POST-OFFICE DEPARTMENT, September 14, 1861.
Honorable WILLIAM H. SEWARD, Secretary of State.
SIR: I have the honor to acknowldge the receipt of your notes of the 12th and 14th instant and to inform you that on the day of the receipt of your first note an order was made excluding the National Zeitung from the mails and the postmaster of New York instructed to execute the order. The circulation through the mails of the Staats Zeitung has not been prohibited.
I am, very respectfully, your obedient servant,
JOHN A. KASSSON,
OFFICE OF THE SUPT. OF THE METROPOLITAN POLICE,
New York, September 14, 1861.
Honorable WILLIAM H. SEWARD.
DEAR SIR: I think you either have misunderstood me or Marshal Murray in relation to the proper way of dealing with newspapers. We entirely concur in the opinion that the seizure of aprinting office or of the papers printed is not the best way of correcting the evil; that under present circumstances the only sure way is to put the editors and publishers out of harm's way. I have consulted with Mr. Murray to-day and these continue to be his views.
The only paper here now that continues rabid is the National Zeitung. The Journal of Commerce is hardly respectable in its opposition. The Daily news has been every day becoming more and more insipid and this morning it closed doors with a notice posted up that the publication of the paper was suspendd until the freedom of the press was restored. I clip from the paper Mr. Wood's formal announcement of the suspension lest you may not otherwise get it. The Staaats Zeitung is not so fierce since the action of the grand jury of Westchester County. But the National Zeitung is reported to me as having increased its virulence. In mine of August 19* and 10th instant I have reterred to the mannerr in which this paper is goten up; that there is an association nominally of German Democrats of which George Keuster is president, Rittig secretary and Joseph Fickler is treasurer. They meet weekly or oftener and have a committee to manage the paper. O. Bengue is chief editor assisted by numerous writers of whom A. Eichoff, Dr. William Schirmer (coroner) and M. Gross are a part. The business of the concern is managed by two persons named Hepke and Kor. Now the arrest of one of the most active of these men would lead to a modification it its tone or to a suspension after the manner of the News. If you think it best to try I will notify you of the one whom it would be mosst useful to take.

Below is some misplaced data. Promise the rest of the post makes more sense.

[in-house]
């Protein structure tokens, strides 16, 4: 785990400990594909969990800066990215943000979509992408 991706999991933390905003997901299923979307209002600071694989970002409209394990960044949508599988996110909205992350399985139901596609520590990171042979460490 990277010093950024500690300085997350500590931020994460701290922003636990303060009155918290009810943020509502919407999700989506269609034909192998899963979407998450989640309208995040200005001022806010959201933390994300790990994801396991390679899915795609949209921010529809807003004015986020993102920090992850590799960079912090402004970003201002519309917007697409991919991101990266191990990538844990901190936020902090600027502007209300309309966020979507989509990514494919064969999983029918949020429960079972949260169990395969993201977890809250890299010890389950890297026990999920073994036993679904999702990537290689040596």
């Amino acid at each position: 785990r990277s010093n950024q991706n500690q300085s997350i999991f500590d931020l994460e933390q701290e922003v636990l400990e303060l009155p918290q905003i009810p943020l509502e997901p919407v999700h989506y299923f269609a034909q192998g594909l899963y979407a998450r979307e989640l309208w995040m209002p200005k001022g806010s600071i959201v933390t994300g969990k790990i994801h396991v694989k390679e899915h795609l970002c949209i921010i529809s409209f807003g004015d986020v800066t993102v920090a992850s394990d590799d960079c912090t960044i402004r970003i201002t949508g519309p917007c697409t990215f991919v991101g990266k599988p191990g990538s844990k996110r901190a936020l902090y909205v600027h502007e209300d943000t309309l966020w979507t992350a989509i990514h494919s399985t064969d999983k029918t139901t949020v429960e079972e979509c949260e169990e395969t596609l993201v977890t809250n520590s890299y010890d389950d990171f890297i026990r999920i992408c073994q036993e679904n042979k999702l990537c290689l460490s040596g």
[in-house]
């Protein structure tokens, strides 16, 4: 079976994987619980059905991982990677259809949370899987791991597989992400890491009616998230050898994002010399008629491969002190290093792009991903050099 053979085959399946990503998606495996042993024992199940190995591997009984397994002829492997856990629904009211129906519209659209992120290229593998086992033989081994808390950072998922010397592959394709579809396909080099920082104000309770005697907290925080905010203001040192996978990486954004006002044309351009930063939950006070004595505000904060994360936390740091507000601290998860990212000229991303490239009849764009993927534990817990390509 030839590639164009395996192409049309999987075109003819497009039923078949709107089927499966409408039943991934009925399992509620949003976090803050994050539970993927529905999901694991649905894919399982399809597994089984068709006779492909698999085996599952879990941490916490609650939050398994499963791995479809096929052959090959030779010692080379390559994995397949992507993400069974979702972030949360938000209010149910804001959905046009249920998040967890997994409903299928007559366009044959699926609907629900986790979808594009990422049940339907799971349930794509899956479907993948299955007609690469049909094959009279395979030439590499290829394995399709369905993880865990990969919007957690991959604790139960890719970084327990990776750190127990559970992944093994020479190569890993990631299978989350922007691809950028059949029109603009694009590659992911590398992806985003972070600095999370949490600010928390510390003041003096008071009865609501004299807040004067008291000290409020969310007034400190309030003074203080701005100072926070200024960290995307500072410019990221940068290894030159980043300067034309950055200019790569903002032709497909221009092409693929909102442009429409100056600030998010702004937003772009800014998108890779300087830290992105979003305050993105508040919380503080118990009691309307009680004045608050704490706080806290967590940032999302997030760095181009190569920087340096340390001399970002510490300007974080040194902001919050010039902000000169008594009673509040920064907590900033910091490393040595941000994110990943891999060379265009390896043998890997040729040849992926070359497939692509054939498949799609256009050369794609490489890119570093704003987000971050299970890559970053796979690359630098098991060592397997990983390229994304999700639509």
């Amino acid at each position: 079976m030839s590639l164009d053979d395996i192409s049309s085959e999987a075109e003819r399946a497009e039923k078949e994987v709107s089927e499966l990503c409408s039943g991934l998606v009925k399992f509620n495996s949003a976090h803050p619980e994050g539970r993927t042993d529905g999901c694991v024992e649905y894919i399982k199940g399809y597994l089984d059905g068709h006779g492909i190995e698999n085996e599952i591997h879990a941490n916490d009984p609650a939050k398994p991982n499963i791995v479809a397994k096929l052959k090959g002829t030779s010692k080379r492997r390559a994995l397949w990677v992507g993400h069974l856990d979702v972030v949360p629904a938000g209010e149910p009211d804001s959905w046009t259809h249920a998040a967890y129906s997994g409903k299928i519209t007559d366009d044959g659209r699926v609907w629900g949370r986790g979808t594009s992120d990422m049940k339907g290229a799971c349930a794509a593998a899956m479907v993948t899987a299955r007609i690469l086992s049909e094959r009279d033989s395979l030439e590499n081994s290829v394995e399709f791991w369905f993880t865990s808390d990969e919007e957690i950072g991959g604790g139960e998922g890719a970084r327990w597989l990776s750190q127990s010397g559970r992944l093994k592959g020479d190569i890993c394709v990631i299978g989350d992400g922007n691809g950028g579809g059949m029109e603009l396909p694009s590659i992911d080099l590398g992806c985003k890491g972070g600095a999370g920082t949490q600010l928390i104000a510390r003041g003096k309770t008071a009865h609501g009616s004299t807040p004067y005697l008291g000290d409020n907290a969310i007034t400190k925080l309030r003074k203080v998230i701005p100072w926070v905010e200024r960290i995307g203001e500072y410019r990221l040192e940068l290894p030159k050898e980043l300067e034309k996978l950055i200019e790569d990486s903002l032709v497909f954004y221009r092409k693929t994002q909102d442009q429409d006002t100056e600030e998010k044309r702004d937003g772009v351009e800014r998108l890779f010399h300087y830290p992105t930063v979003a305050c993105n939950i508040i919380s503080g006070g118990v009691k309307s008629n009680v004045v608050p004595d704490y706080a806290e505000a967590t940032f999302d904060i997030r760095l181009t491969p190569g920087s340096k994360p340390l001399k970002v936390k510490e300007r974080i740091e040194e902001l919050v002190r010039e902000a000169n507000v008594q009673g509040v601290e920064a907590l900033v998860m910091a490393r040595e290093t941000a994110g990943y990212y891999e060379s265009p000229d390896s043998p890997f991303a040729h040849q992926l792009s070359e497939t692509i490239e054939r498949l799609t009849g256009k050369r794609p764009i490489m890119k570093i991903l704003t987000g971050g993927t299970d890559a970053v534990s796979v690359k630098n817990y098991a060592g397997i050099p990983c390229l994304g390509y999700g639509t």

Very truly, yours, &c.,
JOHN A. KENNEDY,
DEPARTMENT OF STATE, Washington, September 17, 1861.
JOHN A. KENNEDY, Esq.,
Superintendent of Police, New York.
DEAR SIR: I have received your letter of the 14th, relative to the National Zeitung and M. C. Stanley. In reply I have to state that if